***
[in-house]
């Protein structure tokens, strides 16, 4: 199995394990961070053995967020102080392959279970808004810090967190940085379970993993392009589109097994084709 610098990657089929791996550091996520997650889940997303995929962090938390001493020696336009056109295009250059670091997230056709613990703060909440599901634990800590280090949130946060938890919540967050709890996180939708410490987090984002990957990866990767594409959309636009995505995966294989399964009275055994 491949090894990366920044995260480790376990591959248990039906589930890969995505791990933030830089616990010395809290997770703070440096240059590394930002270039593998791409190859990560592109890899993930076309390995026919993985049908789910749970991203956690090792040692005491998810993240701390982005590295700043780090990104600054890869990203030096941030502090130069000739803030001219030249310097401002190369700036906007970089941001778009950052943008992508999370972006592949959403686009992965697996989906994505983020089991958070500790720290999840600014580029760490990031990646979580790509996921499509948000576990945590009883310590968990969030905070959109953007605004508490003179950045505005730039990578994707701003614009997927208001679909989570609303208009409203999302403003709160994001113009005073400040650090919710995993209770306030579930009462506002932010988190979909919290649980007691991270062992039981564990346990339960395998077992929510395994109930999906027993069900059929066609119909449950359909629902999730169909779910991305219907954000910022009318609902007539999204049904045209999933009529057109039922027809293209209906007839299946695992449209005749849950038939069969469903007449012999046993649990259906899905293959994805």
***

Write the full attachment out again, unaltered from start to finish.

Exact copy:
[in-house]
């Protein structure tokens, strides 16, 4: 199995394990961070053995967020102080392959279970808004810090967190940085379970993993392009589109097994084709 610098990657089929791996550091996520997650889940997303995929962090938390001493020696336009056109295009250059670091997230056709613990703060909440599901634990800590280090949130946060938890919540967050709890996180939708410490987090984002990957990866990767594409959309636009995505995966294989399964009275055994 491949090894990366920044995260480790376990591959248990039906589930890969995505791990933030830089616990010395809290997770703070440096240059590394930002270039593998791409190859990560592109890899993930076309390995026919993985049908789910749970991203956690090792040692005491998810993240701390982005590295700043780090990104600054890869990203030096941030502090130069000739803030001219030249310097401002190369700036906007970089941001778009950052943008992508999370972006592949959403686009992965697996989906994505983020089991958070500790720290999840600014580029760490990031990646979580790509996921499509948000576990945590009883310590968990969030905070959109953007605004508490003179950045505005730039990578994707701003614009997927208001679909989570609303208009409203999302403003709160994001113009005073400040650090919710995993209770306030579930009462506002932010988190979909919290649980007691991270062992039981564990346990339960395998077992929510395994109930999906027993069900059929066609119909449950359909629902999730169909779910991305219907954000910022009318609902007539999204049904045209999933009529057109039922027809293209209906007839299946695992449209005749849950038939069969469903007449012999046993649990259906899905293959994805």